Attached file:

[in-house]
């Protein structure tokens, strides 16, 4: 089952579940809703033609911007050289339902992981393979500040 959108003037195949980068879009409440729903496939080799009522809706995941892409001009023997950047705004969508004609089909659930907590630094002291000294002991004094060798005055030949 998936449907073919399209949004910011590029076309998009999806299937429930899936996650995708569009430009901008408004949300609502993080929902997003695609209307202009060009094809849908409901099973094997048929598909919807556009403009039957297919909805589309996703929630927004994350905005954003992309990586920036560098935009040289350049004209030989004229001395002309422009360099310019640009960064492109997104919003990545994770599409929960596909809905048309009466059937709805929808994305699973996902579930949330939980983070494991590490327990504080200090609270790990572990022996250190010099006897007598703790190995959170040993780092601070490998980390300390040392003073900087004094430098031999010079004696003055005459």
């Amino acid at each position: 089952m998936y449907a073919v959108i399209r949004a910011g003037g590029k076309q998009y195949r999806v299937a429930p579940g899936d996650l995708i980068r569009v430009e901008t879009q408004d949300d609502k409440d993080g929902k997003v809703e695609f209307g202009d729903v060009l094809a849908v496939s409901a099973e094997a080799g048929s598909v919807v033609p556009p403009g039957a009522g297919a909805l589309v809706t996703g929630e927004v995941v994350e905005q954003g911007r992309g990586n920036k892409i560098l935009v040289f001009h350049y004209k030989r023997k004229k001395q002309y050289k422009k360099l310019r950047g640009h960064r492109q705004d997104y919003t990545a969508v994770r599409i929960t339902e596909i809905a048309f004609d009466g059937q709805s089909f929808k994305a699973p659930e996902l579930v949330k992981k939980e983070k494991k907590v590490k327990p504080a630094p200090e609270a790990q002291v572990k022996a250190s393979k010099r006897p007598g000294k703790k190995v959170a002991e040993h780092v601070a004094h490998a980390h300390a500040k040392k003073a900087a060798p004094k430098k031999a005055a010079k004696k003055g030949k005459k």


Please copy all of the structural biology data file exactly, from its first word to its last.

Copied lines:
[in-house]
């Protein structure tokens, strides 16, 4: 089952579940809703033609911007050289339902992981393979500040 959108003037195949980068879009409440729903496939080799009522809706995941892409001009023997950047705004969508004609089909659930907590630094002291000294002991004094060798005055030949 998936449907073919399209949004910011590029076309998009999806299937429930899936996650995708569009430009901008408004949300609502993080929902997003695609209307202009060009094809849908409901099973094997048929598909919807556009403009039957297919909805589309996703929630927004994350905005954003992309990586920036560098935009040289350049004209030989004229001395002309422009360099310019640009960064492109997104919003990545994770599409929960596909809905048309009466059937709805929808994305699973996902579930949330939980983070494991590490327990504080200090609270790990572990022996250190010099006897007598703790190995959170040993780092601070490998980390300390040392003073900087004094430098031999010079004696003055005459």
């Amino acid at each position: 089952m998936y449907a073919v959108i399209r949004a910011g003037g590029k076309q998009y195949r999806v299937a429930p579940g899936d996650l995708i980068r569009v430009e901008t879009q408004d949300d609502k409440d993080g929902k997003v809703e695609f209307g202009d729903v060009l094809a849908v496939s409901a099973e094997a080799g048929s598909v919807v033609p556009p403009g039957a009522g297919a909805l589309v809706t996703g929630e927004v995941v994350e905005q954003g911007r992309g990586n920036k892409i560098l935009v040289f001009h350049y004209k030989r023997k004229k001395q002309y050289k422009k360099l310019r950047g640009h960064r492109q705004d997104y919003t990545a969508v994770r599409i929960t339902e596909i809905a048309f004609d009466g059937q709805s089909f929808k994305a699973p659930e996902l579930v949330k992981k939980e983070k494991k907590v590490k327990p504080a630094p200090e609270a790990q002291v572990k022996a250190s393979k010099r006897p007598g000294k703790k190995v959170a002991e040993h780092v601070a004094h490998a980390h300390a500040k040392k003073a900087a060798p004094k430098k031999a005055a010079k004696k003055g030949k005459k």